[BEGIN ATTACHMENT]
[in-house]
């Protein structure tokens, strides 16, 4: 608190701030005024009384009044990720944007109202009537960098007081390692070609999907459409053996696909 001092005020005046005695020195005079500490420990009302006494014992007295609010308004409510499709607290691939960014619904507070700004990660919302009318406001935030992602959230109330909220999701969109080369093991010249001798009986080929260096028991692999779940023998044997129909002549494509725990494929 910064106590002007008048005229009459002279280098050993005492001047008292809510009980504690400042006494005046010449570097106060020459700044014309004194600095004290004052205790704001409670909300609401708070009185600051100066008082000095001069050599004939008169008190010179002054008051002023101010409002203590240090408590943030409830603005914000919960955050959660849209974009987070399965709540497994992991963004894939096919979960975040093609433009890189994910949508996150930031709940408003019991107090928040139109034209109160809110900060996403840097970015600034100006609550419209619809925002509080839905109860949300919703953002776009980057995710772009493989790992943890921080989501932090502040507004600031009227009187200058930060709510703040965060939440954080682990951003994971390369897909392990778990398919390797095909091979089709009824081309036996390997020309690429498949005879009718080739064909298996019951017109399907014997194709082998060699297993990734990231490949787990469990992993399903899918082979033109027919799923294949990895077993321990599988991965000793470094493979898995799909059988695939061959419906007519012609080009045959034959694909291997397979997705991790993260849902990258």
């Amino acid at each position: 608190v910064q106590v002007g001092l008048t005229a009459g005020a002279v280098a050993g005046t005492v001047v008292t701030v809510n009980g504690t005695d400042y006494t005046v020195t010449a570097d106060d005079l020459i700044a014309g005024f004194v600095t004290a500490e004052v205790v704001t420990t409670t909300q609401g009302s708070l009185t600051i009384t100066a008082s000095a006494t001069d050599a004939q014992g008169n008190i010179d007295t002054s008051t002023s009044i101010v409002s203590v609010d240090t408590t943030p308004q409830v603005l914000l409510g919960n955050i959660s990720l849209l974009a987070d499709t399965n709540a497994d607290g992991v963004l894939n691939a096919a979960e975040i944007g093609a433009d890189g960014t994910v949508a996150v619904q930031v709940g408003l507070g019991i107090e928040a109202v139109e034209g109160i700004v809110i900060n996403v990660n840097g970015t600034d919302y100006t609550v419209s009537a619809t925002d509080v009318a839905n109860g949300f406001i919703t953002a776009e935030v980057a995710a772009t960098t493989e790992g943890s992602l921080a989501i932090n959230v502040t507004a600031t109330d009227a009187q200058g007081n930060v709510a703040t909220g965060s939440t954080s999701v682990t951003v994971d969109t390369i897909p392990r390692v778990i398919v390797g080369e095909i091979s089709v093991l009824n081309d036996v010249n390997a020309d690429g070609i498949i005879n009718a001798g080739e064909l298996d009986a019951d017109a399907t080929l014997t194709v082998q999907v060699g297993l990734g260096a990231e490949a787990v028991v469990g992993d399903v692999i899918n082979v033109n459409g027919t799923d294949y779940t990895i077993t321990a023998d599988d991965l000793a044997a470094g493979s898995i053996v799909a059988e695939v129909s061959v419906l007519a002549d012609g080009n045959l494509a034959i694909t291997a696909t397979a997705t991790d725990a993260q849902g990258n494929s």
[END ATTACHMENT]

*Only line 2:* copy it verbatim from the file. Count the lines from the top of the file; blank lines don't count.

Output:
């Protein structure tokens, strides 16, 4: 608190701030005024009384009044990720944007109202009537960098007081390692070609999907459409053996696909 001092005020005046005695020195005079500490420990009302006494014992007295609010308004409510499709607290691939960014619904507070700004990660919302009318406001935030992602959230109330909220999701969109080369093991010249001798009986080929260096028991692999779940023998044997129909002549494509725990494929 910064106590002007008048005229009459002279280098050993005492001047008292809510009980504690400042006494005046010449570097106060020459700044014309004194600095004290004052205790704001409670909300609401708070009185600051100066008082000095001069050599004939008169008190010179002054008051002023101010409002203590240090408590943030409830603005914000919960955050959660849209974009987070399965709540497994992991963004894939096919979960975040093609433009890189994910949508996150930031709940408003019991107090928040139109034209109160809110900060996403840097970015600034100006609550419209619809925002509080839905109860949300919703953002776009980057995710772009493989790992943890921080989501932090502040507004600031009227009187200058930060709510703040965060939440954080682990951003994971390369897909392990778990398919390797095909091979089709009824081309036996390997020309690429498949005879009718080739064909298996019951017109399907014997194709082998060699297993990734990231490949787990469990992993399903899918082979033109027919799923294949990895077993321990599988991965000793470094493979898995799909059988695939061959419906007519012609080009045959034959694909291997397979997705991790993260849902990258």